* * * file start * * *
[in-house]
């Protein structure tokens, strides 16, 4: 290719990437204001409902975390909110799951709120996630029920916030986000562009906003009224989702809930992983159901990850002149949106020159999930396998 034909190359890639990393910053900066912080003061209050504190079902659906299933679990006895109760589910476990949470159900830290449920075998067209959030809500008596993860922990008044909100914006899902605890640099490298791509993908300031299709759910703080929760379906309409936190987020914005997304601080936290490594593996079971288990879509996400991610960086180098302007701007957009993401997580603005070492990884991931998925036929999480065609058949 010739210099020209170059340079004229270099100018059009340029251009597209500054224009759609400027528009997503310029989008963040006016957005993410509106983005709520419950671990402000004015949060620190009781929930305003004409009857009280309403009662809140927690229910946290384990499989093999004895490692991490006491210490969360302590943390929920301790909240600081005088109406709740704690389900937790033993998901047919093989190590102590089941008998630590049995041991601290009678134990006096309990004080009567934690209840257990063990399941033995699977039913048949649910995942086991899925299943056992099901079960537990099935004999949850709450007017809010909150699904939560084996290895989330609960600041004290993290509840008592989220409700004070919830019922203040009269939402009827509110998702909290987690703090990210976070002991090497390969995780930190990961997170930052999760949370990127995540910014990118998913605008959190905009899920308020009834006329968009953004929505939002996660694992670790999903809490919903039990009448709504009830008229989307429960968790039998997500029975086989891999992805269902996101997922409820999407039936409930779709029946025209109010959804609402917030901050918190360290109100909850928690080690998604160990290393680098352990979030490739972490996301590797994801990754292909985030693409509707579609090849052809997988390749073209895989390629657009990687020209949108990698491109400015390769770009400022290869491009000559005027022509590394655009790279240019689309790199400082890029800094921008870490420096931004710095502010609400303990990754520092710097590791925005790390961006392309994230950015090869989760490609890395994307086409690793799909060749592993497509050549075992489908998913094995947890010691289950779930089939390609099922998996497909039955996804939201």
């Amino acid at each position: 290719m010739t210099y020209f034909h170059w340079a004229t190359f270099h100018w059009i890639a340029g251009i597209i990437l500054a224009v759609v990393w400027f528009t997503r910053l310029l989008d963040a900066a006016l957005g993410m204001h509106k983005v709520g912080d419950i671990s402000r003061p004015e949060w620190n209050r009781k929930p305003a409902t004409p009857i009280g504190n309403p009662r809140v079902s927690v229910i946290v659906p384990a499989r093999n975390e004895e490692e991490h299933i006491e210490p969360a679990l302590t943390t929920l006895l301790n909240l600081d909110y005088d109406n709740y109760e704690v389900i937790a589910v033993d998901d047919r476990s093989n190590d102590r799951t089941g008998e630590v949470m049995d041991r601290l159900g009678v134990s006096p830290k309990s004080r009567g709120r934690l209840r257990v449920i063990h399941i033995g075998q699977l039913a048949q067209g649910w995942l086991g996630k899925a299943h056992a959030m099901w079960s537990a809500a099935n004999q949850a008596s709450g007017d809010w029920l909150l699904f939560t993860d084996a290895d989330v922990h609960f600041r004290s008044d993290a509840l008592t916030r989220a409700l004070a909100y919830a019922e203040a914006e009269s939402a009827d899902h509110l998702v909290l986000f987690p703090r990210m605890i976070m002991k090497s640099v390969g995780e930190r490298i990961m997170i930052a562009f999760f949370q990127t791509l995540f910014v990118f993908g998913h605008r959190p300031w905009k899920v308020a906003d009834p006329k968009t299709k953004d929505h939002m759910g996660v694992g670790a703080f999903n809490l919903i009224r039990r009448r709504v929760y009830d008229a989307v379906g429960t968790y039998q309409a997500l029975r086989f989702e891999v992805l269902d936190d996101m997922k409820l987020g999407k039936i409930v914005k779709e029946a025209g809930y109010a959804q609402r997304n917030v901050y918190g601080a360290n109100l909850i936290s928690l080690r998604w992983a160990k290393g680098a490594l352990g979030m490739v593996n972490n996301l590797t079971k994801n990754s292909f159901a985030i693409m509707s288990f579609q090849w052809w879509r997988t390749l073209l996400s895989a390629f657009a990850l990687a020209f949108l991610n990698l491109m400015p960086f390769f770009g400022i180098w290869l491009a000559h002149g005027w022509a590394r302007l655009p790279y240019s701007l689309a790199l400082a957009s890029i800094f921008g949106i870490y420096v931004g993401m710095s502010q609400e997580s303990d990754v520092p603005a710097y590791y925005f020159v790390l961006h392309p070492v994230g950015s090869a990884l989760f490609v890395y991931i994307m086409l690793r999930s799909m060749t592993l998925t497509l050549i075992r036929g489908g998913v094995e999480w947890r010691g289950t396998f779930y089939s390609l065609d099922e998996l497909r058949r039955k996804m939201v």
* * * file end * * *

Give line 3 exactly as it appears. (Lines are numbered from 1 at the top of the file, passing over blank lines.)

């Amino acid at each position: 290719m010739t210099y020209f034909h170059w340079a004229t190359f270099h100018w059009i890639a340029g251009i597209i990437l500054a224009v759609v990393w400027f528009t997503r910053l310029l989008d963040a900066a006016l957005g993410m204001h509106k983005v709520g912080d419950i671990s402000r003061p004015e949060w620190n209050r009781k929930p305003a409902t004409p009857i009280g504190n309403p009662r809140v079902s927690v229910i946290v659906p384990a499989r093999n975390e004895e490692e991490h299933i006491e210490p969360a679990l302590t943390t929920l006895l301790n909240l600081d909110y005088d109406n709740y109760e704690v389900i937790a589910v033993d998901d047919r476990s093989n190590d102590r799951t089941g008998e630590v949470m049995d041991r601290l159900g009678v134990s006096p830290k309990s004080r009567g709120r934690l209840r257990v449920i063990h399941i033995g075998q699977l039913a048949q067209g649910w995942l086991g996630k899925a299943h056992a959030m099901w079960s537990a809500a099935n004999q949850a008596s709450g007017d809010w029920l909150l699904f939560t993860d084996a290895d989330v922990h609960f600041r004290s008044d993290a509840l008592t916030r989220a409700l004070a909100y919830a019922e203040a914006e009269s939402a009827d899902h509110l998702v909290l986000f987690p703090r990210m605890i976070m002991k090497s640099v390969g995780e930190r490298i990961m997170i930052a562009f999760f949370q990127t791509l995540f910014v990118f993908g998913h605008r959190p300031w905009k899920v308020a906003d009834p006329k968009t299709k953004d929505h939002m759910g996660v694992g670790a703080f999903n809490l919903i009224r039990r009448r709504v929760y009830d008229a989307v379906g429960t968790y039998q309409a997500l029975r086989f989702e891999v992805l269902d936190d996101m997922k409820l987020g999407k039936i409930v914005k779709e029946a025209g809930y109010a959804q609402r997304n917030v901050y918190g601080a360290n109100l909850i936290s928690l080690r998604w992983a160990k290393g680098a490594l352990g979030m490739v593996n972490n996301l590797t079971k994801n990754s292909f159901a985030i693409m509707s288990f579609q090849w052809w879509r997988t390749l073209l996400s895989a390629f657009a990850l990687a020209f949108l991610n990698l491109m400015p960086f390769f770009g400022i180098w290869l491009a000559h002149g005027w022509a590394r302007l655009p790279y240019s701007l689309a790199l400082a957009s890029i800094f921008g949106i870490y420096v931004g993401m710095s502010q609400e997580s303990d990754v520092p603005a710097y590791y925005f020159v790390l961006h392309p070492v994230g950015s090869a990884l989760f490609v890395y991931i994307m086409l690793r999930s799909m060749t592993l998925t497509l050549i075992r036929g489908g998913v094995e999480w947890r010691g289950t396998f779930y089939s390609l065609d099922e998996l497909r058949r039955k996804m939201v």